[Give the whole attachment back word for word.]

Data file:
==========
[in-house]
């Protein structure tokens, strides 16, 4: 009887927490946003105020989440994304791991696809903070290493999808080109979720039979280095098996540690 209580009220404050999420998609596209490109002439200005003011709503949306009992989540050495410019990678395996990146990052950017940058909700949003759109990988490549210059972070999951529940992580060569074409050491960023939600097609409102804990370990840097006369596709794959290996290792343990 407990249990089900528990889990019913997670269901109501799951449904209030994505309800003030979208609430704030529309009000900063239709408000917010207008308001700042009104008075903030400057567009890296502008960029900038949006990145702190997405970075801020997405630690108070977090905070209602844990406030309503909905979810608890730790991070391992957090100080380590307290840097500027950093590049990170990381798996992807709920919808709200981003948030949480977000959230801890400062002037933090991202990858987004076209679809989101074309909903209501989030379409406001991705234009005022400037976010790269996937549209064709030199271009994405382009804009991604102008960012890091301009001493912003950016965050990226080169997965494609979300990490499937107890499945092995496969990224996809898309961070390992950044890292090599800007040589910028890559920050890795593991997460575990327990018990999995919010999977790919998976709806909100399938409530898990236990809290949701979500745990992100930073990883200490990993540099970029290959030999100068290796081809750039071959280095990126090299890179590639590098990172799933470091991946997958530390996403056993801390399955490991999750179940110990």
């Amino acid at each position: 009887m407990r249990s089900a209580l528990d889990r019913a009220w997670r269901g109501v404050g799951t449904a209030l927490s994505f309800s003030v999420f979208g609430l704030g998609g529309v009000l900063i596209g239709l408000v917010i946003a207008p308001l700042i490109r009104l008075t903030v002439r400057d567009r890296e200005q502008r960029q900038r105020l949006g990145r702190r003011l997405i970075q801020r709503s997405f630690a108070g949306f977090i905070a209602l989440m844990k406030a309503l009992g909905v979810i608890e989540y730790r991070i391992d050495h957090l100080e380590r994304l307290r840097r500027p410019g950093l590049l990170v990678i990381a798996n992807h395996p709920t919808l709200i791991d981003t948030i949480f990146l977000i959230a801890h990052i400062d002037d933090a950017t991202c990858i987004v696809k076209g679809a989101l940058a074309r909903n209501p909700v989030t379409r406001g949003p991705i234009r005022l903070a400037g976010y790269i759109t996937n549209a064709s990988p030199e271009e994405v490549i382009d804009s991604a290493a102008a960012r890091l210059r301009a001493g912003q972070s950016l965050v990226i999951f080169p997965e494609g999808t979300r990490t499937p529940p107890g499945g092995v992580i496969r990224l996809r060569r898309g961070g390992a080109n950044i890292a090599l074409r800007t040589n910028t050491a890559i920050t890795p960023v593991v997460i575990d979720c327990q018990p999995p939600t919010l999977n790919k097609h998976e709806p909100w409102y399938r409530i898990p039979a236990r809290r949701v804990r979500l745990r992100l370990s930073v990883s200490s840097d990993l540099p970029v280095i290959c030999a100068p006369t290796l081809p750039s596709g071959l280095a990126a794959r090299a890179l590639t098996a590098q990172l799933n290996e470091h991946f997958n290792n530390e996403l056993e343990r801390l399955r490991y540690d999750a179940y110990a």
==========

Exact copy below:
[in-house]
């Protein structure tokens, strides 16, 4: 009887927490946003105020989440994304791991696809903070290493999808080109979720039979280095098996540690 209580009220404050999420998609596209490109002439200005003011709503949306009992989540050495410019990678395996990146990052950017940058909700949003759109990988490549210059972070999951529940992580060569074409050491960023939600097609409102804990370990840097006369596709794959290996290792343990 407990249990089900528990889990019913997670269901109501799951449904209030994505309800003030979208609430704030529309009000900063239709408000917010207008308001700042009104008075903030400057567009890296502008960029900038949006990145702190997405970075801020997405630690108070977090905070209602844990406030309503909905979810608890730790991070391992957090100080380590307290840097500027950093590049990170990381798996992807709920919808709200981003948030949480977000959230801890400062002037933090991202990858987004076209679809989101074309909903209501989030379409406001991705234009005022400037976010790269996937549209064709030199271009994405382009804009991604102008960012890091301009001493912003950016965050990226080169997965494609979300990490499937107890499945092995496969990224996809898309961070390992950044890292090599800007040589910028890559920050890795593991997460575990327990018990999995919010999977790919998976709806909100399938409530898990236990809290949701979500745990992100930073990883200490990993540099970029290959030999100068290796081809750039071959280095990126090299890179590639590098990172799933470091991946997958530390996403056993801390399955490991999750179940110990």
């Amino acid at each position: 009887m407990r249990s089900a209580l528990d889990r019913a009220w997670r269901g109501v404050g799951t449904a209030l927490s994505f309800s003030v999420f979208g609430l704030g998609g529309v009000l900063i596209g239709l408000v917010i946003a207008p308001l700042i490109r009104l008075t903030v002439r400057d567009r890296e200005q502008r960029q900038r105020l949006g990145r702190r003011l997405i970075q801020r709503s997405f630690a108070g949306f977090i905070a209602l989440m844990k406030a309503l009992g909905v979810i608890e989540y730790r991070i391992d050495h957090l100080e380590r994304l307290r840097r500027p410019g950093l590049l990170v990678i990381a798996n992807h395996p709920t919808l709200i791991d981003t948030i949480f990146l977000i959230a801890h990052i400062d002037d933090a950017t991202c990858i987004v696809k076209g679809a989101l940058a074309r909903n209501p909700v989030t379409r406001g949003p991705i234009r005022l903070a400037g976010y790269i759109t996937n549209a064709s990988p030199e271009e994405v490549i382009d804009s991604a290493a102008a960012r890091l210059r301009a001493g912003q972070s950016l965050v990226i999951f080169p997965e494609g999808t979300r990490t499937p529940p107890g499945g092995v992580i496969r990224l996809r060569r898309g961070g390992a080109n950044i890292a090599l074409r800007t040589n910028t050491a890559i920050t890795p960023v593991v997460i575990d979720c327990q018990p999995p939600t919010l999977n790919k097609h998976e709806p909100w409102y399938r409530i898990p039979a236990r809290r949701v804990r979500l745990r992100l370990s930073v990883s200490s840097d990993l540099p970029v280095i290959c030999a100068p006369t290796l081809p750039s596709g071959l280095a990126a794959r090299a890179l590639t098996a590098q990172l799933n290996e470091h991946f997958n290792n530390e996403l056993e343990r801390l399955r490991y540690d999750a179940y110990a």